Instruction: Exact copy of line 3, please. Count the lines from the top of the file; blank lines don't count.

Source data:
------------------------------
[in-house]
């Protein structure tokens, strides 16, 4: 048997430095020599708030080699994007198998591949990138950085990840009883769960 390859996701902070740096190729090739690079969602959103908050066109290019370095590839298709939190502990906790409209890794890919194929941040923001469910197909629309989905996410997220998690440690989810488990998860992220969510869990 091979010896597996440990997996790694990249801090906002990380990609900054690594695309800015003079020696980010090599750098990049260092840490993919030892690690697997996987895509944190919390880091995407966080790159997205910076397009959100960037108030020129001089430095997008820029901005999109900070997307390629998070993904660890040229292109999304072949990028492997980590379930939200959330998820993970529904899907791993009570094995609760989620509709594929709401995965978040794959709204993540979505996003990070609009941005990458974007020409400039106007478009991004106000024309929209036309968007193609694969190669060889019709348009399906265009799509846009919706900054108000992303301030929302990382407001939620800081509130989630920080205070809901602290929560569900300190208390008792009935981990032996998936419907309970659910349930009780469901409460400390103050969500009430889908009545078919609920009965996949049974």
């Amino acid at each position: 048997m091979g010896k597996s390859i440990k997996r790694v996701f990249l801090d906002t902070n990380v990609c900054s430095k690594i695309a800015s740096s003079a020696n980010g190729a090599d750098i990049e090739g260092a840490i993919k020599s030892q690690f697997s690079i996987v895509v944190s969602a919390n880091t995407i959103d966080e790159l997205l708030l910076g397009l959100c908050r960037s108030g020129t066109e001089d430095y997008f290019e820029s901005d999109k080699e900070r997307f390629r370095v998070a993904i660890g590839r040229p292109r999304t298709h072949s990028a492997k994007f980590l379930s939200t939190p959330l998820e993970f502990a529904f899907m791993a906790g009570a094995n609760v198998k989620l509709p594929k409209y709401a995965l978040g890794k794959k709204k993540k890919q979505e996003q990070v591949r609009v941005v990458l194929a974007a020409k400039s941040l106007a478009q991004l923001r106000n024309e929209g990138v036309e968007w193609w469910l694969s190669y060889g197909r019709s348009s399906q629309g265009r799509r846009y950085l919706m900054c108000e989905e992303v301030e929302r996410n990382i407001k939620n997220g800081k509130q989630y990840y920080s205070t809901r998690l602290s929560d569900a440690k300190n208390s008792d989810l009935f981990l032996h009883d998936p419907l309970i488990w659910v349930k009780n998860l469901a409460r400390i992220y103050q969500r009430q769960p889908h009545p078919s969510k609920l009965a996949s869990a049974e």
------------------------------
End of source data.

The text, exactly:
């Amino acid at each position: 048997m091979g010896k597996s390859i440990k997996r790694v996701f990249l801090d906002t902070n990380v990609c900054s430095k690594i695309a800015s740096s003079a020696n980010g190729a090599d750098i990049e090739g260092a840490i993919k020599s030892q690690f697997s690079i996987v895509v944190s969602a919390n880091t995407i959103d966080e790159l997205l708030l910076g397009l959100c908050r960037s108030g020129t066109e001089d430095y997008f290019e820029s901005d999109k080699e900070r997307f390629r370095v998070a993904i660890g590839r040229p292109r999304t298709h072949s990028a492997k994007f980590l379930s939200t939190p959330l998820e993970f502990a529904f899907m791993a906790g009570a094995n609760v198998k989620l509709p594929k409209y709401a995965l978040g890794k794959k709204k993540k890919q979505e996003q990070v591949r609009v941005v990458l194929a974007a020409k400039s941040l106007a478009q991004l923001r106000n024309e929209g990138v036309e968007w193609w469910l694969s190669y060889g197909r019709s348009s399906q629309g265009r799509r846009y950085l919706m900054c108000e989905e992303v301030e929302r996410n990382i407001k939620n997220g800081k509130q989630y990840y920080s205070t809901r998690l602290s929560d569900a440690k300190n208390s008792d989810l009935f981990l032996h009883d998936p419907l309970i488990w659910v349930k009780n998860l469901a409460r400390i992220y103050q969500r009430q769960p889908h009545p078919s969510k609920l009965a996949s869990a049974e």